In Class News

February 9, 2018 at 6:38 pm

D’Agostino Goes from ‘Behind the Scenes’ in Lab to Doctoral PT Program

Amanda D'Agostino, portrait

Amanda D’Agostino

by Kristin Distel

Amanda D’Agostino ’18, who is majoring in OHIO’s Psychology Pre-Physical Therapy program, has been accepted to two physical therapy doctoral programs.

She gives her Ohio University mentors and professors credit for helping her navigate the vast, exciting opportunities available to students in this major.

Currently, D’Agostino plans to specialize in pediatric physical therapy. Sessions with children, she explains, have the benefit of being both fun and helpful.

“Working with kids is a special challenge. They keep you on your toes, and you have to find different strategies to keep them engaged. When treating patients who are children, we conduct sessions in a playful manner,” D’Agostino notes.

Gaining Firsthand Experience

D’Agostino has participated in a variety of camps and labs designed to provide care to clients and hands-on experience for trainees and students.

Recently, she volunteered at a camp where she intensively worked with children who have autism. She sees this as very useful preparation for her career in physical therapy.

“A lot of patients I’ll eventually work with will have autism, and they will need physical therapy for both fine and gross motor skills. Through camps and classes, I am learning how those disorders develop, and I am learning how to treat them,” D’Agostino states.

She also shadowed at a variety of workplaces to familiarize herself with occupational and physical therapy, genetic counseling, and speech therapy. OHIO has further afforded D’Agostino the opportunity to work in research labs, where she has learned more about the process of conducting experiments.

“I worked in the university’s Psychosocial Processes and Health Lab as undergrad research assistant,” she explains. “That was such a beneficial experience.” As a lab assistant, D’Agostino conducted a stress test that was part of a larger experiment, in addition to setting up the experiments themselves.

“I also helped with coding, as well as monitoring physiological signs, like participants’ heart rate and blood pressure,” D’Agostino states. “All the ‘behind the scenes’ work taught me a lot!”

Gaining a Strong Foundation at OHIO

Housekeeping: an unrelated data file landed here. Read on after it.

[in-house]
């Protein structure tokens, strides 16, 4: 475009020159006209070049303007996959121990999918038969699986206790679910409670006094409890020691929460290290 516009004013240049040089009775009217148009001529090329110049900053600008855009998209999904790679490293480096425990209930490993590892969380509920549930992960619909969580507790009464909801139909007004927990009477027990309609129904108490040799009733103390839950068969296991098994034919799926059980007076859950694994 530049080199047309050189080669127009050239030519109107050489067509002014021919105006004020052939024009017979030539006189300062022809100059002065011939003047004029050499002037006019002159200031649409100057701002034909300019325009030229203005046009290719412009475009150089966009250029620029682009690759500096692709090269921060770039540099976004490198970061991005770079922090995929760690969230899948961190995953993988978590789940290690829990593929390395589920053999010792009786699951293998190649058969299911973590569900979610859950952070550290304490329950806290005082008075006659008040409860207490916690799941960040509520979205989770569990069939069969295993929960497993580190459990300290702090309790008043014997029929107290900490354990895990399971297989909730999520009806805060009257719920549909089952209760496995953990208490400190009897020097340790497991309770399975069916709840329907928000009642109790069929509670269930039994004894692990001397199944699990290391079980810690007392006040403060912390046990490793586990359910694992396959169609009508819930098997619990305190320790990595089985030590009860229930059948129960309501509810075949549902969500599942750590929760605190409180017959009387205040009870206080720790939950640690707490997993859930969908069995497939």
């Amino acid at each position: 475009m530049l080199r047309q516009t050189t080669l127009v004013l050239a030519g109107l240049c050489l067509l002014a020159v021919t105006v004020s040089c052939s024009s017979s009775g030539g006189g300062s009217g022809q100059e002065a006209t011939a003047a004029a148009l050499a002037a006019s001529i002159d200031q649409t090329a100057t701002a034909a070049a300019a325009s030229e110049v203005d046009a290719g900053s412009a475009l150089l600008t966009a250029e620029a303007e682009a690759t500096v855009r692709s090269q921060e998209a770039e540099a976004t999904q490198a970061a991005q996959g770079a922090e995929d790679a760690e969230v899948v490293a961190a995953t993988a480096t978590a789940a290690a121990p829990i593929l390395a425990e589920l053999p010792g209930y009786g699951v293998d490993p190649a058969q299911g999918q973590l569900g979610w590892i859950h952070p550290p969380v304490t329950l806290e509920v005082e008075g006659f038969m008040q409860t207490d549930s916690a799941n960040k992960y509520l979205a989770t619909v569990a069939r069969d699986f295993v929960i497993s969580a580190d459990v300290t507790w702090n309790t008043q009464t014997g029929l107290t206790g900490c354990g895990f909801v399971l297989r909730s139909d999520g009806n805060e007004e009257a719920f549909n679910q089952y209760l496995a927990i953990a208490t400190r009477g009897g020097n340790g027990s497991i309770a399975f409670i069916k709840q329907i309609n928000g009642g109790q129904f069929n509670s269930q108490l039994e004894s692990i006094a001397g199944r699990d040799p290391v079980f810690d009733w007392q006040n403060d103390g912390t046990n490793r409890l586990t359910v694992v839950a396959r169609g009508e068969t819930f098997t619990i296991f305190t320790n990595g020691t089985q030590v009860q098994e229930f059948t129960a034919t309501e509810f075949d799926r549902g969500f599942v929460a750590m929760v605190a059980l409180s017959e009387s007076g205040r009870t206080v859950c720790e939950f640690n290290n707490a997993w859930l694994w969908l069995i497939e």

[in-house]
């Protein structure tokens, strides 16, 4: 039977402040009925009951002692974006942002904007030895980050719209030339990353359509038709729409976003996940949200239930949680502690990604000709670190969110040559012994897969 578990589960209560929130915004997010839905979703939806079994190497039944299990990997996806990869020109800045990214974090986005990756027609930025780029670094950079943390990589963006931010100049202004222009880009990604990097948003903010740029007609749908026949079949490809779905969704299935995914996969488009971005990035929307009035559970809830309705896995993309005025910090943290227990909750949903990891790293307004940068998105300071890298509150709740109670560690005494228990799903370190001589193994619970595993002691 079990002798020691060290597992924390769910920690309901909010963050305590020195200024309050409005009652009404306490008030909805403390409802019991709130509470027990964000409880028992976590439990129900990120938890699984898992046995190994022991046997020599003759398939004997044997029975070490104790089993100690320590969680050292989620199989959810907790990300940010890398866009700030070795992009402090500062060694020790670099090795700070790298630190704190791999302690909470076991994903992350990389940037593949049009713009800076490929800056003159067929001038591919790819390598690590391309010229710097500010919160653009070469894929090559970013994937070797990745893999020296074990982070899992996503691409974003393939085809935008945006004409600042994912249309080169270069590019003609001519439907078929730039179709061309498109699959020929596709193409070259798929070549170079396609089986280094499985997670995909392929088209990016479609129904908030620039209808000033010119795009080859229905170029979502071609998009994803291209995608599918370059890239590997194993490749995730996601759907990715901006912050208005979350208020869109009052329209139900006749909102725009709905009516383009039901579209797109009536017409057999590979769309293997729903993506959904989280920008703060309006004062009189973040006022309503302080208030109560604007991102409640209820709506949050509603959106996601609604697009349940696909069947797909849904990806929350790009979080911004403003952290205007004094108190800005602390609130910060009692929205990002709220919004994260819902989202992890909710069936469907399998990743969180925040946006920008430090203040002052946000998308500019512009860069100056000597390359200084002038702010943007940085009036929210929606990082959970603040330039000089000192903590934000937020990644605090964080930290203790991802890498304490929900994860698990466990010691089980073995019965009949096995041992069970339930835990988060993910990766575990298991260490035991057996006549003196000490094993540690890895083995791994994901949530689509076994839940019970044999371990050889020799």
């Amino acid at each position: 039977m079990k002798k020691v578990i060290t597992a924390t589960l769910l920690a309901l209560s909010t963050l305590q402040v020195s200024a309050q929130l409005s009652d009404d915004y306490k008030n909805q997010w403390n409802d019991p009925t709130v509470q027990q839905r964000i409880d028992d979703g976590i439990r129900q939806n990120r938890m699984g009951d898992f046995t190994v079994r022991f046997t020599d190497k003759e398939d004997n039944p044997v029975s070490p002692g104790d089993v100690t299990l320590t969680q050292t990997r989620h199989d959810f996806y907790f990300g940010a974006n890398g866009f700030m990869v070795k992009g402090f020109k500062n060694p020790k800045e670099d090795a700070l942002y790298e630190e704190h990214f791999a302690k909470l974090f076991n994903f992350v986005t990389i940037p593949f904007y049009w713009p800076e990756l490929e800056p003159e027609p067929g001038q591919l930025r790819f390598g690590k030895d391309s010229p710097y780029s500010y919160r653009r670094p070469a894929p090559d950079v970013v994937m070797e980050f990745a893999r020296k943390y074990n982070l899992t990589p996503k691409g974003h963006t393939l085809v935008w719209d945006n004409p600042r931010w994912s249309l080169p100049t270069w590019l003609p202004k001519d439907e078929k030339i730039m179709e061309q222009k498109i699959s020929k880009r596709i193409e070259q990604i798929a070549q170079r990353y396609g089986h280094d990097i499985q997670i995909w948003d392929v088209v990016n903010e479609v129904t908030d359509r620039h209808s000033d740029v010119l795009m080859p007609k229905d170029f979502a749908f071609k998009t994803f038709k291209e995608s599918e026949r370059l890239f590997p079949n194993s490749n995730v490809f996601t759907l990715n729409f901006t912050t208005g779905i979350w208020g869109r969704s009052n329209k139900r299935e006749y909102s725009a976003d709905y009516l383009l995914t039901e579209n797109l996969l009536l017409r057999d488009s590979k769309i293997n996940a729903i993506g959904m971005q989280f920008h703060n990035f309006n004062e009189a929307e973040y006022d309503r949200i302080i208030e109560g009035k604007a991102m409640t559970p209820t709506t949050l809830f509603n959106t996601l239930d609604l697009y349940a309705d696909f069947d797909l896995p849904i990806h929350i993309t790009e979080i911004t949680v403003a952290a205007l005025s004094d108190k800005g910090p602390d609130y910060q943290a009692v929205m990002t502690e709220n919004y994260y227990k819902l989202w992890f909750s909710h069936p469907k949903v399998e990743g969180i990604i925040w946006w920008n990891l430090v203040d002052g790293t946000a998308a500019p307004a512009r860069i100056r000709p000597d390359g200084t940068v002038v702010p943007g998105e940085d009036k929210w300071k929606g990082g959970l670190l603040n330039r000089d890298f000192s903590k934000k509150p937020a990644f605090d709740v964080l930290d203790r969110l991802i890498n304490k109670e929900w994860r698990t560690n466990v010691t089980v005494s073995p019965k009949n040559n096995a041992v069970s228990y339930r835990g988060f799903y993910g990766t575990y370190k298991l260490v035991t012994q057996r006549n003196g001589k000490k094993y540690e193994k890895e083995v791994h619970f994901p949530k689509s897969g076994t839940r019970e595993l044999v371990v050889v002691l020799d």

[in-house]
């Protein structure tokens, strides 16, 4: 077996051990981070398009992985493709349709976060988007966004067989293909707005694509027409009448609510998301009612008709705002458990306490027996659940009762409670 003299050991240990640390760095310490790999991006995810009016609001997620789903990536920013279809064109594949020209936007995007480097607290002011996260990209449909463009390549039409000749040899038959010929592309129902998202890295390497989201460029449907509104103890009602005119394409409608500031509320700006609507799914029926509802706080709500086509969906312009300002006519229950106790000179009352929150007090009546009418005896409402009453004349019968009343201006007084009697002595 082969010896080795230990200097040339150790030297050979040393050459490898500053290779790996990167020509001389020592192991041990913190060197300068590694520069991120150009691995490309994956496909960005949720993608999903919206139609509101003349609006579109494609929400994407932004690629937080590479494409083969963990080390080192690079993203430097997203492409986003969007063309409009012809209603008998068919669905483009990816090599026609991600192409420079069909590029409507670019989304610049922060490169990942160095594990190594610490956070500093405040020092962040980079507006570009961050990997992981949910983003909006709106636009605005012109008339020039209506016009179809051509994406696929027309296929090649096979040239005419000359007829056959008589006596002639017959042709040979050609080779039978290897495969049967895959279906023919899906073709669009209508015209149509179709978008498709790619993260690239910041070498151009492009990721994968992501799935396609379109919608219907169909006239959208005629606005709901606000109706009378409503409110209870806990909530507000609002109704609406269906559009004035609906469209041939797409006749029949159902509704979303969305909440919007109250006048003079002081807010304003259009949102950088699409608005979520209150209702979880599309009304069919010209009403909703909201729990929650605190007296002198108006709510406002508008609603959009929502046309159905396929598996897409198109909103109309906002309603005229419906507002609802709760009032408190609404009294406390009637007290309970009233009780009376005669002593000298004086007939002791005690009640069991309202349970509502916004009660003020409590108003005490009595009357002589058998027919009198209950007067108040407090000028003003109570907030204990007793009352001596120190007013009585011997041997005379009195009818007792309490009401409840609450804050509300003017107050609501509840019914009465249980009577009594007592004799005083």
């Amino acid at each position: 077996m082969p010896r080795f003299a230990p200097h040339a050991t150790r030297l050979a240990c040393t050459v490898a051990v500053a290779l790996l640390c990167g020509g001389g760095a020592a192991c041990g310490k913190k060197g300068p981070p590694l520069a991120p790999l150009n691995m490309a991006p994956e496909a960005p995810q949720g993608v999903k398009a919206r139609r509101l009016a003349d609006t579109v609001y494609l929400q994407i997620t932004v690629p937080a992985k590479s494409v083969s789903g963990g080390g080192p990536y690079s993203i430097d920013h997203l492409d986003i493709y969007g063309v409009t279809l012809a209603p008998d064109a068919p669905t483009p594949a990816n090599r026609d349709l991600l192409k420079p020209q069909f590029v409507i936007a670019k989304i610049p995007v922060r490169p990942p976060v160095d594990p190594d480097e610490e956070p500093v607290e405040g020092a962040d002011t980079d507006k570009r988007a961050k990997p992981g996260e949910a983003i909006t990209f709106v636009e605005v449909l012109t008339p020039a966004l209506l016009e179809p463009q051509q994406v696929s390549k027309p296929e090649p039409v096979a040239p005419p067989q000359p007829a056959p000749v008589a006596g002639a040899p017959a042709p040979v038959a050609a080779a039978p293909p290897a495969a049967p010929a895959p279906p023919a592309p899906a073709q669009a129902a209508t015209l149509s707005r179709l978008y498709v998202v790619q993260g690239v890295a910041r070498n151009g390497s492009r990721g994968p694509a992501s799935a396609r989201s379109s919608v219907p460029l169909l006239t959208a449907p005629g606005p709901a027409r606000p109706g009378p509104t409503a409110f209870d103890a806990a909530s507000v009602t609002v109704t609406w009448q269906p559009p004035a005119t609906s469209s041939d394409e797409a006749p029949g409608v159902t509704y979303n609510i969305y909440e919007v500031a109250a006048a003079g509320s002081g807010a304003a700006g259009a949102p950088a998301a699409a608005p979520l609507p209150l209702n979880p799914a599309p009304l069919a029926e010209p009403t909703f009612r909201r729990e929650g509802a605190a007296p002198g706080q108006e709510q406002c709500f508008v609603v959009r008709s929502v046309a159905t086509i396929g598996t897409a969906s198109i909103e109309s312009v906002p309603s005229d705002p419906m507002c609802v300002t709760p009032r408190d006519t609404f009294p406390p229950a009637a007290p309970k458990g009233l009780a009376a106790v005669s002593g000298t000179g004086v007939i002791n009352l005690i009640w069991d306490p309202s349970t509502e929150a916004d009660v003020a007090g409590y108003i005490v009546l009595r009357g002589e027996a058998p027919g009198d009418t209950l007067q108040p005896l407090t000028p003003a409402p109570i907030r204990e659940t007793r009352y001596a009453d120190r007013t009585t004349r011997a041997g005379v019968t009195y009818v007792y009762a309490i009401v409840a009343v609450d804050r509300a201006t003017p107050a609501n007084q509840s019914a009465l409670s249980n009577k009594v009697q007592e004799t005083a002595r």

When D’Agostino first began her studies at OHIO, she hadn’t yet selected a major.

“At orientation and in my first few semesters, I talked with academic advisers about my options. In particular, Randy Price helped me narrow down my interests and consider some possible career paths,” D’Agostino explains.

After discovering her interest in the sciences, she debated between Biological Sciences and Psychology Pre-Physical Therapy. “The descriptions of OHIO’s psychology courses really clinched my decision,” she remarks.

Once D’Agostino had declared a major, she discovered the many professional development opportunities and interesting courses available to her. Her coursework as a psychology pre-physical therapy major laid the groundwork for her successful graduate school applications.

“I’ve gained a lot of skills in my classes, especially in the research methods course that psychology students take. I learned how to read scholarly articles, analyze data, and conduct my own experiments. My work in the psychosocial processes and health lab, which I took for course credit, also connected me to psychology graduate students, and I’ve been able to ask their advice. They’re a great resource,” D’Agostino states.

She also credits the psychology faculty themselves with helping shape her into a successful student.

“I worked with Dr. Susan Tice-Alicke during two summer orientations, and she has been so helpful,” D’Agostino notes. “As one of my mentors and recommenders, she informed me about my options and helped me navigate the grad school application process.”

Advice for Grad School Applicants

D’Agostino has received offers from the University of Cincinnati and Chatham University. Both schools appeal to D’Agostino because of their location in important medical hubs, in addition to the extensive resources and top-tier hospitals at which she could train. The schools themselves, she notes, have heavy research components embedded in their curriculum, which is a strong selling point for D’Agostino.

She recommends to current students that they begin research graduate programs early in their academic career.

“Start this process early, even before your junior year, and even if you’re not sure whether you want to attend graduate school,” she suggests. “Be sure to visit any schools that you’re especially interested in, too. That’s really the only way to see whether a program is a good fit for you.”

The most important foundational work in a graduate school application, though, starts right here at OHIO, D’Agostino explains.

“Get to know your professors and faculty. They are great sources of information; they are a resource,” she notes. “And most of all, take advantage of all the opportunities available here at OHIO. Everyone who is applying to graduate programs a good student. Do something during your undergraduate career to set yourself apart.”

Leave a Reply

Your email address will not be published. Required fields are marked *